Sometimes, the unexpected happens. Sometimes, it is hard to know what to do. Sometimes, we are worried that it is not serious enough. Sometimes, we don't realise how serious it is. Sometimes, Dr. Google is good. Sometimes, Dr. Google is very bad.
Last year, our young cat started tremoring as you can see in the video. I had just put a spot on flea treatment on her. I couldn't understand why she was like this. Dr. Google told me that it shouldn't be like this. So it must have been something else. But what?
I started to panic. We rushed her to our local vet. The vet asked what I used and I replied Advantage for cats. She pressed me on this and I was adamant. They washed her thoroughly, shaved her lush coat where you could see the spot on had seeped. Put her on medication and fluids. They just could not understand why she reacted this way. We had to leave her there and it wasn't looking good.
After a few hours, when they said they had been in back and forth contact with the Bayer people (who make Advantage) they were 100% sure I had administered the Advantage Dog Flea and Tick spot on by mistake. No, I don't even use spot on treatment for the dog. I use Chews. No, that couldn't be, I told them. I took the vial out of the the cat package. It was the last one and oh no, I cleaned out the pet drawer a couple of weeks before....I remembered that there was the empty cat flea box and a loose vial. I didn't look at the vial...just popped it back into the box. I felt sick. A couple of years before, we took Finn up to Queensland with us on holiday. I remembered that I HAD bought the Flea and Tick spot on. It was true, I had administered the dog spot on to the cat. It was for a very large dog too and she was a small cat - around 3.5 kilos. How horrible I felt. But at least we knew.
Cats can't absorb permethrin which is why she was so ill. She had to be transferred to the emergency vet for overnight monitoring and was put on a drip. She was eventually ok and has had no lasting effects. Imagine how bad I felt? It was a lesson in many things - to be aware of what you are putting on your animals, to be diligent. This is her now, nothing to show for her ordeal thank goodness.
Have your Vet's details handy. In your phone and on the fridge.
Have the details of the local AEC on Wickham Rd, Highett in your phone as well.
Call the Vet, explain the situation and get instructions.
Here's an excerpt from the ASPCA on signs of an Emergency
"....when a medical emergency befalls our furry friends, pet parents may find it difficult to make rational decisions, especially if something occurs during the middle of the night. That’s why it’s crucial to have an emergency plan in place—before you need it.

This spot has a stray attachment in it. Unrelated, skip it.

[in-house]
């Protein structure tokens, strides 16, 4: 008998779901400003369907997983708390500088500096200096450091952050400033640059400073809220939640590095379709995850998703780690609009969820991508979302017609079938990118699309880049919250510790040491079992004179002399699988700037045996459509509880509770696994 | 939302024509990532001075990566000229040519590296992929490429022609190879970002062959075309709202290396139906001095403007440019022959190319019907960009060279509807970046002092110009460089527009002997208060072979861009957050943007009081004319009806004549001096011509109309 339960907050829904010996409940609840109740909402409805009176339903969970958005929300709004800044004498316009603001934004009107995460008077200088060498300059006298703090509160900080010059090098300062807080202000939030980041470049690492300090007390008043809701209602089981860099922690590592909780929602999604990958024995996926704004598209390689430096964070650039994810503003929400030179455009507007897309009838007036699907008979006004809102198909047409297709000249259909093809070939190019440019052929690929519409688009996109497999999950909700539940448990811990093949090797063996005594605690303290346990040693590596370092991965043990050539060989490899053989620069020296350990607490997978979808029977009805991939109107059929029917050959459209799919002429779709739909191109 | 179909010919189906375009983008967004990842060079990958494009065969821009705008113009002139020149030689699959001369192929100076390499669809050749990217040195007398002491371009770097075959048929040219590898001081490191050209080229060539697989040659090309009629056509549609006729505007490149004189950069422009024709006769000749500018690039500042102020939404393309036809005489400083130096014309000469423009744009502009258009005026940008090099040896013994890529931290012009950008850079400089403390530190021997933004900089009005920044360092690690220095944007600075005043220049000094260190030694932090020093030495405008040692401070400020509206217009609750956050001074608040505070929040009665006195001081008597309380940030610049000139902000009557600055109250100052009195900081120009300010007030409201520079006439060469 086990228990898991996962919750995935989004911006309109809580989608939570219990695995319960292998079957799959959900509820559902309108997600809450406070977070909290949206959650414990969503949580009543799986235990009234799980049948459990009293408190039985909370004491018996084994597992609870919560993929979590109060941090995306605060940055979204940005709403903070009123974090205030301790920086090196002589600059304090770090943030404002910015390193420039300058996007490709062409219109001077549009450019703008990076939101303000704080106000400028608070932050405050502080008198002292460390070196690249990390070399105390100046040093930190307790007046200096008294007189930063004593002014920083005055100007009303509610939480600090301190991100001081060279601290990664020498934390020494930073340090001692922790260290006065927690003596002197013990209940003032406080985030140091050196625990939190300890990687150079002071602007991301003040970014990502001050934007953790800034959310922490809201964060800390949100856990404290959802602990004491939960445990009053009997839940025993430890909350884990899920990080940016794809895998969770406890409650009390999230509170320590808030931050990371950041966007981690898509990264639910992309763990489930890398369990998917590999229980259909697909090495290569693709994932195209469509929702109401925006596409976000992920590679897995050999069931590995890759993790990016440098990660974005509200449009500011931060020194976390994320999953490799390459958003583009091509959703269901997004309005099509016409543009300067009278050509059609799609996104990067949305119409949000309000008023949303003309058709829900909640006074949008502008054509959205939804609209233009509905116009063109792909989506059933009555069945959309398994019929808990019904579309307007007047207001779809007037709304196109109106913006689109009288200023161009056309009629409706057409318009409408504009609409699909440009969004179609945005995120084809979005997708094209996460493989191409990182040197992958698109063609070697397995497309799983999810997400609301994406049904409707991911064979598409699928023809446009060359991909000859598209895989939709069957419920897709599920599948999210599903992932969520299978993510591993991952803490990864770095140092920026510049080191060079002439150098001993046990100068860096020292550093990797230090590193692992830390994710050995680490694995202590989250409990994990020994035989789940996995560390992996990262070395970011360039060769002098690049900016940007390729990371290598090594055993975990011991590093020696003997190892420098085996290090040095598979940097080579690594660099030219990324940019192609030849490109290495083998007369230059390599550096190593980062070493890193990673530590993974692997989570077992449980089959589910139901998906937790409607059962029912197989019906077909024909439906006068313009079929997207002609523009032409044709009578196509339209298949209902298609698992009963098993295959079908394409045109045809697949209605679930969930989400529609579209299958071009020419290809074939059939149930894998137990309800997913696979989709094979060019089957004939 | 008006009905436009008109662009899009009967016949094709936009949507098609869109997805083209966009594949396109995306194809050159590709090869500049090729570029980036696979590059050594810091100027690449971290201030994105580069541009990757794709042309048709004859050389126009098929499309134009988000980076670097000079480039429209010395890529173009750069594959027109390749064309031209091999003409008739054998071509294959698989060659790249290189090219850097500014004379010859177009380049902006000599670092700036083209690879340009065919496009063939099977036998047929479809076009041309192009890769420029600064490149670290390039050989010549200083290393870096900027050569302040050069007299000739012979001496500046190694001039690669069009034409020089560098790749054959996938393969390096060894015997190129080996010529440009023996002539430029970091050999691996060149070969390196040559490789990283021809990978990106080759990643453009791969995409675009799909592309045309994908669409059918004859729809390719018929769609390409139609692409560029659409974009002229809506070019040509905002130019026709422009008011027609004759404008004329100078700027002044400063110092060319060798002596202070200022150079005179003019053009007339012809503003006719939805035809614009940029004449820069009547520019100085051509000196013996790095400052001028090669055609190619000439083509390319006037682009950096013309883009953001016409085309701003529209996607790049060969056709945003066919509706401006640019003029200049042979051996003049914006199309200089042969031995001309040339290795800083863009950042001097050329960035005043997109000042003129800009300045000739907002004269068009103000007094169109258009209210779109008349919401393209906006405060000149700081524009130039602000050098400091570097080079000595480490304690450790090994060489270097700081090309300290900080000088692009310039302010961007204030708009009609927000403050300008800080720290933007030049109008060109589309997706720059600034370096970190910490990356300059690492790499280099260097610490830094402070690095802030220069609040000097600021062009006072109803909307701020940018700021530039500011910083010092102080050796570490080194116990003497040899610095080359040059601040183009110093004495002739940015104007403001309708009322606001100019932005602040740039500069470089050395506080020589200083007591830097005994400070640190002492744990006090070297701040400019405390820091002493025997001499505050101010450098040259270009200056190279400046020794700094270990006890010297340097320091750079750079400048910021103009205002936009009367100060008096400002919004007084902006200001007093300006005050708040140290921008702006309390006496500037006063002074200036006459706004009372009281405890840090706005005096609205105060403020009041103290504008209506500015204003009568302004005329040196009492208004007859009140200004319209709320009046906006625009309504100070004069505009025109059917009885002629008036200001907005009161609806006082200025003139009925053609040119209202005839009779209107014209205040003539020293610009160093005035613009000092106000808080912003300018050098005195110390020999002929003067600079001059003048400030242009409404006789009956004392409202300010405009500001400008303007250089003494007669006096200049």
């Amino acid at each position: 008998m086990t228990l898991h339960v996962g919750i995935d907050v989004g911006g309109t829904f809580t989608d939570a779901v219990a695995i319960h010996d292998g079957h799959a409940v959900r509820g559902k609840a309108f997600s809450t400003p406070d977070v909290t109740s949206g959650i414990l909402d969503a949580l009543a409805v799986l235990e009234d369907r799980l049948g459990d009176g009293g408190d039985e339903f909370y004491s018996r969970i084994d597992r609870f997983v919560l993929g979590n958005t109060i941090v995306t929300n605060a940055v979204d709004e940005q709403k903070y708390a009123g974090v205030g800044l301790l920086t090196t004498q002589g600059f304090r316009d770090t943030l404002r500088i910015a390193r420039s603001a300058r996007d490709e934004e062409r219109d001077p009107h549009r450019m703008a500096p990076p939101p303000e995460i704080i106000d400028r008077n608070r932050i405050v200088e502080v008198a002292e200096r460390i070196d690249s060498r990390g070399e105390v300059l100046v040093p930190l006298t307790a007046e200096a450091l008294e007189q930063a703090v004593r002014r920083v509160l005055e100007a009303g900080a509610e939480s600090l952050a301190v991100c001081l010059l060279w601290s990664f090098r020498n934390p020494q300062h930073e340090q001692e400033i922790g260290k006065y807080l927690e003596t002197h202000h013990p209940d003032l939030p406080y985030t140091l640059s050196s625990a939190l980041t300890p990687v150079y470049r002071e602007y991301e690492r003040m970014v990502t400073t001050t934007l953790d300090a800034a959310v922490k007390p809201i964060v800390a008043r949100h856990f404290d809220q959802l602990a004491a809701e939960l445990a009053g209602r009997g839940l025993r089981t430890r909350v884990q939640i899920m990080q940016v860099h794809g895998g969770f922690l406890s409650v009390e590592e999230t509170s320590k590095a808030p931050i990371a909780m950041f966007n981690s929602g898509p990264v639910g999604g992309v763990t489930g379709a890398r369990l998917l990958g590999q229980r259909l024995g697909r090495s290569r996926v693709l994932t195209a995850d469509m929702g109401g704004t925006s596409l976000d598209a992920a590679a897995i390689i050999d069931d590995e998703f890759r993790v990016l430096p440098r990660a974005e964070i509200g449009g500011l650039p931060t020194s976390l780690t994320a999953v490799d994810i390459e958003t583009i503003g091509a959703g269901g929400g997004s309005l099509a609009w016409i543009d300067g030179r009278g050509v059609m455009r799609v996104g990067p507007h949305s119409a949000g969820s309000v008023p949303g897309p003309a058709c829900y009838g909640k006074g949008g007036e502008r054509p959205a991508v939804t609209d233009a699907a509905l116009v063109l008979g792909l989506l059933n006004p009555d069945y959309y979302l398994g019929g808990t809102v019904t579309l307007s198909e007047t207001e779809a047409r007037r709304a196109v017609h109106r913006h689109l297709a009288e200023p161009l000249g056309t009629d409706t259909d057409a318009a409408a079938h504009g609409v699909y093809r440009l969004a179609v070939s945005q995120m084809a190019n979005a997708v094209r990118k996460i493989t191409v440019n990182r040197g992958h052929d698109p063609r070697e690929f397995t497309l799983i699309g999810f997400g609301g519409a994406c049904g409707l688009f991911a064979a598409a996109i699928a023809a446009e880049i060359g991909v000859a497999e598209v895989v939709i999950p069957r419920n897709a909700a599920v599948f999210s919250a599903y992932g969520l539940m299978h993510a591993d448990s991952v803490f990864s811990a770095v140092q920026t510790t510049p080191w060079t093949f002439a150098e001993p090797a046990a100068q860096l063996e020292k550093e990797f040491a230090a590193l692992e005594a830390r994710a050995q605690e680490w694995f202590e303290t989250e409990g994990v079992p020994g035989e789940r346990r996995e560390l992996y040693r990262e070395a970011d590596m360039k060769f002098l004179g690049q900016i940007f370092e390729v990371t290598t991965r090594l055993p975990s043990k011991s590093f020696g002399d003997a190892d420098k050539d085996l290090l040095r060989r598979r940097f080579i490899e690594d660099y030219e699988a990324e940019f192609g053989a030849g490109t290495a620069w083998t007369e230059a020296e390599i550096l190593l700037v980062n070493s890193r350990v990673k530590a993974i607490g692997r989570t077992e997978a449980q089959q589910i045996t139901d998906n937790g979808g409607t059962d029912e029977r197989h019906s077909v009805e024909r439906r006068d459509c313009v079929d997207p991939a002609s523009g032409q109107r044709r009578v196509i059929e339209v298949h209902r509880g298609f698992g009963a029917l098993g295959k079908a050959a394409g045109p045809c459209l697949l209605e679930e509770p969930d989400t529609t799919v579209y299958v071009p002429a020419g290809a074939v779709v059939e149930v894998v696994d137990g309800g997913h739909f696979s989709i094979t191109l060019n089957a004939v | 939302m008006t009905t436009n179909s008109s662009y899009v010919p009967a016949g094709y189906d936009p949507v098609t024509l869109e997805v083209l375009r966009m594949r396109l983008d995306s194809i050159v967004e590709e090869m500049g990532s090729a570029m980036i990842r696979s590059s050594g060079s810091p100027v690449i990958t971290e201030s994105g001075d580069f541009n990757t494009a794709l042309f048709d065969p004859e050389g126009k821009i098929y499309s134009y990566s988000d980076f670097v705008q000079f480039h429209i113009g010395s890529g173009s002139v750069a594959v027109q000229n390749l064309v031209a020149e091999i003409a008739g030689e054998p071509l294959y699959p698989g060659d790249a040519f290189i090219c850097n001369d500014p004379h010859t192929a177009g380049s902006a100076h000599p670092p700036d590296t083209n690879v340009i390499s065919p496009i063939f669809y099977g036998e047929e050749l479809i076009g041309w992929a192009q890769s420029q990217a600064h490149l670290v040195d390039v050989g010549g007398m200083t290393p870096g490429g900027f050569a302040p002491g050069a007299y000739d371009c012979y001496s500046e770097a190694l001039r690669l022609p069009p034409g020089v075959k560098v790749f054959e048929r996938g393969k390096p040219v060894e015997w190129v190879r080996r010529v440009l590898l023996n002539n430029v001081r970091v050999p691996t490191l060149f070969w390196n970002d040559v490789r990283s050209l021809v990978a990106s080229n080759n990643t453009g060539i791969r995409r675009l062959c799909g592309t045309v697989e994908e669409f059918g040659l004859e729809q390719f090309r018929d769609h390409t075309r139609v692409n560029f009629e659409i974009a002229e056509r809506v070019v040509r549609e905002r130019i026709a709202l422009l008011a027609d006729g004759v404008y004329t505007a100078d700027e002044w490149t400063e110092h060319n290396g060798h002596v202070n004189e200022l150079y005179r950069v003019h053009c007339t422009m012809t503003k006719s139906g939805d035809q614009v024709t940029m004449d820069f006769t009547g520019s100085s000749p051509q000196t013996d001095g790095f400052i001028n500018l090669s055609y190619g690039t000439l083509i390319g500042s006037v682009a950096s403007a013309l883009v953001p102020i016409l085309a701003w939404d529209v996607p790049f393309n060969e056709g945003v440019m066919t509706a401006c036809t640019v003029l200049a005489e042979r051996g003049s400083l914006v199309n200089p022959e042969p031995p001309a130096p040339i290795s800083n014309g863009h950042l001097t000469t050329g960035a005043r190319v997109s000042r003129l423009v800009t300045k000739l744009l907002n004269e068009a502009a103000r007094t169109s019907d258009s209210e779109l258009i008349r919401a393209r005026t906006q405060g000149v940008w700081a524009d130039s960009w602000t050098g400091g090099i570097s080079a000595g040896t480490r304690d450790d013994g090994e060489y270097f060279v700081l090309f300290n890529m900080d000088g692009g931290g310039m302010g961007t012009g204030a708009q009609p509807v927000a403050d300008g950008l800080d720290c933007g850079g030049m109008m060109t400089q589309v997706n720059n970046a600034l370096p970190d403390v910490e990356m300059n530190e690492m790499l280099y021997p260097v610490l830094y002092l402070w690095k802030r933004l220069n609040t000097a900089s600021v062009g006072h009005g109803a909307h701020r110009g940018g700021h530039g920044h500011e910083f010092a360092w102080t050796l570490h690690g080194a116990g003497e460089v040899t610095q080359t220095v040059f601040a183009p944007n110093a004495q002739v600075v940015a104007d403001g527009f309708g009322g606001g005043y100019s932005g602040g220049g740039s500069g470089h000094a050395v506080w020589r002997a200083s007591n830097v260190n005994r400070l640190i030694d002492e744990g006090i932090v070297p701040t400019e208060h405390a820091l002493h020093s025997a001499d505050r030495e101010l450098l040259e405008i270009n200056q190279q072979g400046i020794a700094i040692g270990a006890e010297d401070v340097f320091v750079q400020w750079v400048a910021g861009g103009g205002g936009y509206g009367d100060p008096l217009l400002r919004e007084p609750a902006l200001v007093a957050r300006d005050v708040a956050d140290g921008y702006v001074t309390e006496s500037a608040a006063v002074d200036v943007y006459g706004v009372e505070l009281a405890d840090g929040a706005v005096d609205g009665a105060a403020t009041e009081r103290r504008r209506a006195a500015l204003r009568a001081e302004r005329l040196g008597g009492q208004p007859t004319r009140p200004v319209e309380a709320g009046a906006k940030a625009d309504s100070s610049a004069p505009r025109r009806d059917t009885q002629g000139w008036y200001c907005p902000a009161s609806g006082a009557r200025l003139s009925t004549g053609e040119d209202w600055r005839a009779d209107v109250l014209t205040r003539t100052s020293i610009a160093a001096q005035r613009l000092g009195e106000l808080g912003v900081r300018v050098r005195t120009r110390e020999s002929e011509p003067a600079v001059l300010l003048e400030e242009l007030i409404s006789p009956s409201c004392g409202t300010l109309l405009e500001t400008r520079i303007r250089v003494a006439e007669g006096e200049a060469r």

Signs Your Pet May Need Emergency Care
Your dog may need emergency care because of severe trauma—caused by an accident or fall—choking, heatstroke, an insect sting, household poisoning or other life-threatening situation.
Here are some signs that emergency care is needed:
Weak or rapid pulse
Change in body temperature
Loss of consciousness
Pets who are severely injured may act aggressively toward their pet parents, so it’s important to first protect yourself from injury.
Approach your dog slowly and calmly; kneel down and say his name. If the dog shows aggression, call for help. If he’s passive, fashion a makeshift stretcher and gently lift him onto it. Take care to support his neck and back in case he’s suffered any spinal injuries.
Gently place a blanket or towel over the cat’s head to prevent biting; then slowly lift the cat and place her in an open-topped carrier or box. Take care to support the cat’s head and avoid twisting her neck in case she’s suffered a spinal injury.
Once you feel confident and safe transporting your pet, immediately bring him to an emergency care facility. Ask a friend or family member to call the clinic so the staff knows to expect you and your pet.
First Aid Treatments to Perform At Home:
Most emergencies require immediate veterinary care, but first aid methods may help you stabilise your pet for transportation.
If your pet is suffering from external bleeding due to trauma, try elevating and applying pressure to the wound.
If your pet is choking, place your fingers in his mouth to see if you can remove the blockage.If you’re unable to remove the foreign object, perform a modified Heimlich maneouver by giving a sharp rap to his chest, which should dislodge the object.
Performing CPR on your pet
CPR may be necessary if your pet remains unconscious after you have removed the choking object. First check to see if he’s breathing. If not, place him on his side and perform artificial respiration by extending his head and neck, holding his jaws closed and blowing into his nostrils once every three seconds. (Ensure no air escapes between your mouth and the pet’s nose.) If you don’t feel a heartbeat, incorporate cardiac massage while administering artificial respiration—three quick, firm chest compressions for every respiration—until your dog resumes breathing on his own.
Emergencies are scary. Stressful. Try and be calm and controlled. It will help your dog and it will help those that are around you.
Do you have any tips that could be added here? If so, please comment below.